million cap offered by the developer. The enabling legislation for
      the plant was to protect drinking water, he said. The site is a
      recharging area for town wells.

      He also noted that the WWDMC is responsible for decisions at
      the plant, whereas the development agreement seems to
      confuse the issue. Dougherty agreed his group needs a
      separate agreement with WWDMC. An expanded plant could
      enable more growth in that area, Davies added. A 40B housing
      project is planned for adjacent land in addition to the 120 units
      planned by Dougherty's group.

      Bob Lentz of FinCom termed the wastewater issue "noise" that
      won't impact the town's bottom line because it is managed by an
      enterprise fund. Davies noted this is true, unless the WWMDC
      reverts to the Board of Health. In addition, the existing users,
      which include the town, would be forced to pay large fees for an
      expanded plant, he noted. Dougherty explained the developer
      can build the proposed project with the existing plant capacity,
      but is willing to pay up to $3 million for a new expanded plant that
      would enable more restaurants, which yield larger revenue. The
      developers would pay 60 percent of costs above $3 million.

      FinCom indicated that it has been receiving comments from
      town departments regarding the fiscal impact of the proposed
      redevelopment of the Wayland Business Center, but shared no

      A resident told the FinCom that to fairly estimate the real net tax
      revenue from the project, one should take that number
      ($445,774) and subtract from it the recent net tax revenues. This
      would leave a net gain of considerably less, he said.

      Another attendee wondered why the town would go through this
      "headache" and effort when the revenue at stake is less than 1
      percent of the town's budget.

      A person endorsing the project said she assumed the
      developers would provide a "New England" atmosphere and that
      she has friends who are not moving to Wayland because it lacks
      a town center.

      The developer passed out a flyer touting "Wayland Town Center
      Project Financial Benefits" totaling $14.15 million. The
      developers' website (www.towncenteryes.com)
      and a newspaper ad tout this as "developer-funded extras for the
      town." However, even the $3.03 million "lump sum contribution"
      (referred to as a "gift" in the developer agreement) to the town
      will likely be consumed by project-related costs such as
      constructing sidewalks to the property from the existing town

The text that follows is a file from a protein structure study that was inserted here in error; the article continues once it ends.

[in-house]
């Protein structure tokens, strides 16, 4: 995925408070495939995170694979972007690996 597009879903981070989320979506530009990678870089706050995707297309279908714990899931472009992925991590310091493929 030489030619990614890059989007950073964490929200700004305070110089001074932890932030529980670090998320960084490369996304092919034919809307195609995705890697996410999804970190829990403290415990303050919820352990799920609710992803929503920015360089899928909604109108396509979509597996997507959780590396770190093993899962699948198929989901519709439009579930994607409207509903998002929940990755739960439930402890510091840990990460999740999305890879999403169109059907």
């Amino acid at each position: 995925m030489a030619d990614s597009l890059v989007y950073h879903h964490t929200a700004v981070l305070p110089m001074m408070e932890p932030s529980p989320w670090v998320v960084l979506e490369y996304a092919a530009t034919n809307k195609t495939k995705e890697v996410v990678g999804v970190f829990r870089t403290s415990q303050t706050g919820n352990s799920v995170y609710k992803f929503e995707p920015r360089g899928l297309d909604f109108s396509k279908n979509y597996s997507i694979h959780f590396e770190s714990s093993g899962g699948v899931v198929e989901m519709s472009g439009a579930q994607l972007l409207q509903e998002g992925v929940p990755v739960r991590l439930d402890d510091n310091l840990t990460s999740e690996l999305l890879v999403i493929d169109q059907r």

center, periodic traffic monitoring, and any improvements
      needed on neighborhood streets.

      The flyer also lists a $3 million value for the municipal building
      pad. (When an acre sells for $500,000, how can a
      20,000-square-foot parcel be worth $3 million?) There's more.
      To see the full analysis, go to

      This writer thinks the town's general fund will be lucky to see
      anything beyond the $250,000 allocation for a bike path.

      PLANNING BOARD. At the board meeting, FinCom member Karl
      Geiger said he may ask fiscal consultant Judi Barrett -- the
      source of the $445,000 estimate of annual tax revenue -- if she
      needs to revise her figures, and whether she used fully loaded
      school costs/pupil. He said her assumptions were that the
      affordable housing units would yield .6 children per unit and the
      market rate units .32 children per unit. Planning Board members
      also wondered whether her estimates had considered what the
      triggers are for a new school.

      Geiger said it's almost impossible to figure the tax revenues
      from the property because there is no timetable and the
      sequencing of building is unknown.

      Chairman Larry Stabile reiterated that the Planning Board does
      not support passage of the zoning bylaw, adding the developer
      agreement and bylaw were not developed in tandem, and there
      are many things missing in the developer agreement that open
      the town to risk. In addition, the board doesn't have confidence
      the special permit aspects would "allow us to reject or improve
      whatever we wanted." (The elephant in this room was the
      prospect of legal action arising from non-specifics in the
      development agreement.)

      Geiger asked the Planning Board if it had in mind what
      percentage of housing, retail, and office space it would like to
      see if it were starting from scratch.

      He also asked how the project compares to the town's master
      plan adopted last year, what are the options if the bylaw fails,
      and if the planners foresee the need to add employees to handle
      the additional workload imposed by the development.

      AD HOC BUDGET COMMITTEE. The ad hoc committee solicited